Home working was not the only change that could have long-lasting impacts on our cities. A decline in vehicle traffic and a need for social distancing also gave cities an opportunity to experiment with our streets and public realm in 2020.

A key trend of the spring and summer was the widespread emergence of temporary cycle ways, pedestrianised streets, spill-out spaces, and pop-up experiences. For many city dwellers, these interventions made our urban environments more attractive, healthier and better connected. Some of these emergency responses are likely to stay, and catalyse further changes in this direction.


The first lockdown also led to a dramatic reduction in air pollution and reminded us of the importance of our urban green spaces. There is now renewed emphasis within urban recovery strategies to make our cities healthier and greener going forward. In Barcelona for instance, the city authority is expanding low-traffic green Superblocks across the city centre, populated with trees and green spaces.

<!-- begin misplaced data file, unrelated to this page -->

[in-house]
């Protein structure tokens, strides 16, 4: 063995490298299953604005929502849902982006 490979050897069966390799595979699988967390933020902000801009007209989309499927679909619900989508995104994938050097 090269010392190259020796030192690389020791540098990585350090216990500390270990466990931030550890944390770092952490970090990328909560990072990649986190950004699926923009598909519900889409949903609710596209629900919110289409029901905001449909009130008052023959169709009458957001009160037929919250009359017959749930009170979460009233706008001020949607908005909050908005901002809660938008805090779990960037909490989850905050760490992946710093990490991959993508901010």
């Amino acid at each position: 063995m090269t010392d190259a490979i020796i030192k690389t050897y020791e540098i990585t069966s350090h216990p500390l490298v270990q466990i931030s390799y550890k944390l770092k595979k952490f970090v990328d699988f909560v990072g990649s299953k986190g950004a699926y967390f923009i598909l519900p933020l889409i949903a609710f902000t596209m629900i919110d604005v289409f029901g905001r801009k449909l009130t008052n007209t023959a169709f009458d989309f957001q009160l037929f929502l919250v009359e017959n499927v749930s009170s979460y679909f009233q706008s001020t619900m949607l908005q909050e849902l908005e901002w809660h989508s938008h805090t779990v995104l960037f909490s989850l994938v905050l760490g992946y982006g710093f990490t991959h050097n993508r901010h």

In addition, with the widespread use of health monitoring systems, the rollout of 5G and the continued growth of cloud computing and big data, we are also likely to see the continued acceleration of smart city technologies to support this more sustainable and connected urban infrastructure.


The retail sector was already facing a mounting existential crisis before the pandemic. 2020 has accelerated the trend towards online shopping, forming new habits among consumers that are unlikely to reverse. This has resulted in the collapse of major brands, the oversupply of retail floor space, and continued investments in logistics and last-mile delivery.